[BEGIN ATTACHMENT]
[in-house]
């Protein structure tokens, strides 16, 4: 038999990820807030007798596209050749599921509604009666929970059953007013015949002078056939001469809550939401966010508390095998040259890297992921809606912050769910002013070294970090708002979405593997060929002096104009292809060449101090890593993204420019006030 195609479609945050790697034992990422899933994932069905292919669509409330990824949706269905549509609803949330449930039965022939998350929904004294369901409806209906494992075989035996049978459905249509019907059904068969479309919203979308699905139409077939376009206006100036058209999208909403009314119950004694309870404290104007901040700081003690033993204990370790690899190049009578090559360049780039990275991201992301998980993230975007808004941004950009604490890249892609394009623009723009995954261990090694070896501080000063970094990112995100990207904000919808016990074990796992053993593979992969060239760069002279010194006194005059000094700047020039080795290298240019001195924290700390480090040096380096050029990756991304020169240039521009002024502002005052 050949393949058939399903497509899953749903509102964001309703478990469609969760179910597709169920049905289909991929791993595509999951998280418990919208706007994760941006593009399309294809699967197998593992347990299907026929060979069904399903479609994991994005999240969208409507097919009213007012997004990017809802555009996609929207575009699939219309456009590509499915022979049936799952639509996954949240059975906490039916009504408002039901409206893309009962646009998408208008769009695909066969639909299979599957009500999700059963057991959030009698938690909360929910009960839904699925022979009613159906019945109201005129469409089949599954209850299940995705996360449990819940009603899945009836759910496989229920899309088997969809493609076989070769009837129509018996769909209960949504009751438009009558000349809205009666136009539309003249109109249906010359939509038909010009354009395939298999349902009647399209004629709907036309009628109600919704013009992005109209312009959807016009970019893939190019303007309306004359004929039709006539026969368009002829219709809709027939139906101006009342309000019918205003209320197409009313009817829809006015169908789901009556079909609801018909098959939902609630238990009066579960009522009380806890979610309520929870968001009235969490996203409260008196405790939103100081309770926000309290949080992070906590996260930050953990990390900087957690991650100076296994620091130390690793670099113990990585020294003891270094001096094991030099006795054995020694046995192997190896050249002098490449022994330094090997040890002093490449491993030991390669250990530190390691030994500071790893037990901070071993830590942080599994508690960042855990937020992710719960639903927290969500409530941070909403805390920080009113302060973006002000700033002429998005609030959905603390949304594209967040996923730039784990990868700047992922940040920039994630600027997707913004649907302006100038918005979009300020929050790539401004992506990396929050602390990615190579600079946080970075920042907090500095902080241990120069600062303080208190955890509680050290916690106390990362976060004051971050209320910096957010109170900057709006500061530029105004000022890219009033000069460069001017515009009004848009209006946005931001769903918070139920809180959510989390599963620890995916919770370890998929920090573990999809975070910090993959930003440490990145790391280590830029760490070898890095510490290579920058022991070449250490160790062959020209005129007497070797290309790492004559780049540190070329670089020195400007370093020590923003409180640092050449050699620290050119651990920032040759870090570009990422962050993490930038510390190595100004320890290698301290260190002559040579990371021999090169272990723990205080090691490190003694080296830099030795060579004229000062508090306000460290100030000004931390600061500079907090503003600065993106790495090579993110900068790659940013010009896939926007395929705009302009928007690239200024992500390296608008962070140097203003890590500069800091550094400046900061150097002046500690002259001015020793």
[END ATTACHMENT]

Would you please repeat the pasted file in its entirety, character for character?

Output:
[in-house]
């Protein structure tokens, strides 16, 4: 038999990820807030007798596209050749599921509604009666929970059953007013015949002078056939001469809550939401966010508390095998040259890297992921809606912050769910002013070294970090708002979405593997060929002096104009292809060449101090890593993204420019006030 195609479609945050790697034992990422899933994932069905292919669509409330990824949706269905549509609803949330449930039965022939998350929904004294369901409806209906494992075989035996049978459905249509019907059904068969479309919203979308699905139409077939376009206006100036058209999208909403009314119950004694309870404290104007901040700081003690033993204990370790690899190049009578090559360049780039990275991201992301998980993230975007808004941004950009604490890249892609394009623009723009995954261990090694070896501080000063970094990112995100990207904000919808016990074990796992053993593979992969060239760069002279010194006194005059000094700047020039080795290298240019001195924290700390480090040096380096050029990756991304020169240039521009002024502002005052 050949393949058939399903497509899953749903509102964001309703478990469609969760179910597709169920049905289909991929791993595509999951998280418990919208706007994760941006593009399309294809699967197998593992347990299907026929060979069904399903479609994991994005999240969208409507097919009213007012997004990017809802555009996609929207575009699939219309456009590509499915022979049936799952639509996954949240059975906490039916009504408002039901409206893309009962646009998408208008769009695909066969639909299979599957009500999700059963057991959030009698938690909360929910009960839904699925022979009613159906019945109201005129469409089949599954209850299940995705996360449990819940009603899945009836759910496989229920899309088997969809493609076989070769009837129509018996769909209960949504009751438009009558000349809205009666136009539309003249109109249906010359939509038909010009354009395939298999349902009647399209004629709907036309009628109600919704013009992005109209312009959807016009970019893939190019303007309306004359004929039709006539026969368009002829219709809709027939139906101006009342309000019918205003209320197409009313009817829809006015169908789901009556079909609801018909098959939902609630238990009066579960009522009380806890979610309520929870968001009235969490996203409260008196405790939103100081309770926000309290949080992070906590996260930050953990990390900087957690991650100076296994620091130390690793670099113990990585020294003891270094001096094991030099006795054995020694046995192997190896050249002098490449022994330094090997040890002093490449491993030991390669250990530190390691030994500071790893037990901070071993830590942080599994508690960042855990937020992710719960639903927290969500409530941070909403805390920080009113302060973006002000700033002429998005609030959905603390949304594209967040996923730039784990990868700047992922940040920039994630600027997707913004649907302006100038918005979009300020929050790539401004992506990396929050602390990615190579600079946080970075920042907090500095902080241990120069600062303080208190955890509680050290916690106390990362976060004051971050209320910096957010109170900057709006500061530029105004000022890219009033000069460069001017515009009004848009209006946005931001769903918070139920809180959510989390599963620890995916919770370890998929920090573990999809975070910090993959930003440490990145790391280590830029760490070898890095510490290579920058022991070449250490160790062959020209005129007497070797290309790492004559780049540190070329670089020195400007370093020590923003409180640092050449050699620290050119651990920032040759870090570009990422962050993490930038510390190595100004320890290698301290260190002559040579990371021999090169272990723990205080090691490190003694080296830099030795060579004229000062508090306000460290100030000004931390600061500079907090503003600065993106790495090579993110900068790659940013010009896939926007395929705009302009928007690239200024992500390296608008962070140097203003890590500069800091550094400046900061150097002046500690002259001015020793």